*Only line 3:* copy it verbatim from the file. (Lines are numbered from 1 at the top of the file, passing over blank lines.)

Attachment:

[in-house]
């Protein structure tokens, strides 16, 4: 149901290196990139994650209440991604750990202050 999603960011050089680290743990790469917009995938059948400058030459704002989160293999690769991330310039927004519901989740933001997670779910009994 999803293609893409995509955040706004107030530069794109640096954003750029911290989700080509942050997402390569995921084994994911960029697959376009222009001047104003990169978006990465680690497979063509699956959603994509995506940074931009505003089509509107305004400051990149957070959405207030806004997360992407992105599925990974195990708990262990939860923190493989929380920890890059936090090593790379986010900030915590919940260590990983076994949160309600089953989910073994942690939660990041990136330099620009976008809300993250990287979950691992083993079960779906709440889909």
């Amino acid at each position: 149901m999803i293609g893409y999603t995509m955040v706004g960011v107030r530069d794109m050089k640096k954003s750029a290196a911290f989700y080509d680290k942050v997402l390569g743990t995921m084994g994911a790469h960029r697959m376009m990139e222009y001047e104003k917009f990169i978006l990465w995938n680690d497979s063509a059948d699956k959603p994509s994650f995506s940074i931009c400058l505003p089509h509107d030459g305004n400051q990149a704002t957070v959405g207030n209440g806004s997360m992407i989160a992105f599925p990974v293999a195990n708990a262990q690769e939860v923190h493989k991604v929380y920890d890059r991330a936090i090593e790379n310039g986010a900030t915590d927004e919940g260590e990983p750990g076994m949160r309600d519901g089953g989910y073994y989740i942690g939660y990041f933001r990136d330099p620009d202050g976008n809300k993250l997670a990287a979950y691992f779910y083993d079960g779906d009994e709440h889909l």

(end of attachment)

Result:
């Amino acid at each position: 149901m999803i293609g893409y999603t995509m955040v706004g960011v107030r530069d794109m050089k640096k954003s750029a290196a911290f989700y080509d680290k942050v997402l390569g743990t995921m084994g994911a790469h960029r697959m376009m990139e222009y001047e104003k917009f990169i978006l990465w995938n680690d497979s063509a059948d699956k959603p994509s994650f995506s940074i931009c400058l505003p089509h509107d030459g305004n400051q990149a704002t957070v959405g207030n209440g806004s997360m992407i989160a992105f599925p990974v293999a195990n708990a262990q690769e939860v923190h493989k991604v929380y920890d890059r991330a936090i090593e790379n310039g986010a900030t915590d927004e919940g260590e990983p750990g076994m949160r309600d519901g089953g989910y073994y989740i942690g939660y990041f933001r990136d330099p620009d202050g976008n809300k993250l997670a990287a979950y691992f779910y083993d079960g779906d009994e709440h889909l």